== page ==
i felt bereft when I reached the final book in The Raj Quartet series by Paul Scott.
Division Of The Spoils, published in 1975, depicted the final years of British rule in India and the birth of a newly-independent state. It’s a process that Scott once described as ‘the British coming to the end of themselves as they were’.
For many of the key figures in the tetralogy, the new order did indeed force them to question their own attitudes and beliefs. Only a few chose to remain once they were no longer in charge of the country.
Some of the main characters : the Layton family, Hari Kumar (unjustly imprisoned for rape) and – the villain of the saga, Maj./Lt. Col. Ronald Merrick – are shown embarking on a new phase of their lives. But we’re left with questions about the future for the Indian nation itself, with only an uneasy truce in place between Muslims and Hindus.
Return To Pankot
Fortunately Paul Scott returned to the setting of his quartet with Staying On, published in 1977. It gave me a much welcome opportunity to return to the small hill town of Pankot that featured in the Raj Quartet.
It is now 20 years after independence. Only one British couple remain in Pankot: Tusker and Lucy Smalley who were minor characters in the earlier novels. The sun has set on the “golden years” of their time in India as members of the British Raj .
Tusker’s retirement from the British Indian Army and his subsequent career in administration for a maharaja left them with limited funds. These have been further eroded it transpires, by a stint of gambling.
Life After The Raj
By the time we meet them in Staying On they are living in straightened circumstances in the Lodge, a small annex of Smith’s Hotel. It was once the town’s principal hotel but is now overshadowed by the brash new Shiraz Hotel.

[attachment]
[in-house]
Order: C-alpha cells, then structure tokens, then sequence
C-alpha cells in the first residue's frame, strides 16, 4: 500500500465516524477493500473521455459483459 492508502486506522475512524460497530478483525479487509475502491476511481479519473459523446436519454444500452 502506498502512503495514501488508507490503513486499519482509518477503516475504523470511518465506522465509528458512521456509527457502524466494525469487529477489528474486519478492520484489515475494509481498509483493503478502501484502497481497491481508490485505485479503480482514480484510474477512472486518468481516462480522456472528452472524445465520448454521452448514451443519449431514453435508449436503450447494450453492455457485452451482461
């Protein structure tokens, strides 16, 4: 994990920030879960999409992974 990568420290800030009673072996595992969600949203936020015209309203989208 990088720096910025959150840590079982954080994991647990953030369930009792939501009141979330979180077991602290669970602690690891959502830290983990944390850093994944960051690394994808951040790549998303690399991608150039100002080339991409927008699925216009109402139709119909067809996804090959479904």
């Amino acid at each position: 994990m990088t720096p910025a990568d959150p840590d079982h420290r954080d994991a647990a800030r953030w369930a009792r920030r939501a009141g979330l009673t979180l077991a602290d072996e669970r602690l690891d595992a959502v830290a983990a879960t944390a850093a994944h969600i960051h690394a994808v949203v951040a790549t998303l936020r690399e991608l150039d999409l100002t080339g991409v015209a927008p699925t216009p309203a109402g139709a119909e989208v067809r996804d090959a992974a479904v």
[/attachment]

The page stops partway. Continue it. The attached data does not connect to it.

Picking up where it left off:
The Smalleys are, just like Smith’s Hotel, adrift in the new India. They try desperately to cling to the old order with its esteemed values of the family and tradition and its strict codes of behaviour. But such currency no longer matters in the new nation, in which it is the entrepreneurs and money makers, not the army and the civil service who hold sway.
The Smalleys are an ill matched pair. He is brusque, irascible and prone to spontaneous irrational actions; she is loquacious, a romanticist who believes many of the young English officers she has met over the years, were secretly attracted to her. Lucy Smalley has never forgiven her husband for deciding — without consulting her — that they would ‘stay on’ in India after he retired from the army.
As her husband’s health declines, she becomes increasingly worried about her financial status when he dies. But her pleas for information are unanswered and in place of real conversations with her taciturn husband she creates imaginary dialogues in which she shows a male visitor the delights of Pankot and introduces him to local society.
What Scott brings to life is that despite the feelings of frustrations, anger and disappointment that encircle the Tusker’s marriage, there is still an affection that has endured.
Staying On is in essence a tale of loss; of unfulfilled dreams and people whose years are lived always on the fringe because they never quite ‘fit in’.
When I first read Staying On more than 20 years ago, the comic storyline of the larger-than-life Mrs Bhoolabhoy and her henpecked husband seemed to dominate the novel. I felt the domestic nature of the plot made the novel feel rather lightweight in comparison to the Raj Quartet. But reading Staying On again, the poignancy of Lucy’s story came more to the forefront. How could I not feel sorry for a woman who has
a faraway look in her eyes as if looking back into places she’s walked in her long-ago shoes.
Staying On is a much quieter novel than the Raj Quartet.
Gone are the questions around loyalty to one’s birth nation and community versus loyalty to an acquired social group like the regiment. Gone also is the question Scott poses in The Jewel in the Crown (the first of the quartet) about the personal and socio-political consequences that arise when individuals try to cross the racial divide.
There are certainly no dramatic events in Staying On like the rape in Jewel in the Crown, or the massacre on the train in Division of the Spoils. In fact the main drama of Staying On is dispensed with in the very first page where we learn that Tusker has died while Lucy is at their hairdressers.
And yet there is one theme that seems to tie all five novels together – the ability of human beings to connect with each other; whether across class or across the breakfast table. Lucy and Tusker have as much of a divide between them as Ronald Meyrick and Sarah Layton or Daphne Manners and Hari Kumar experience in The Jewel In The Crown.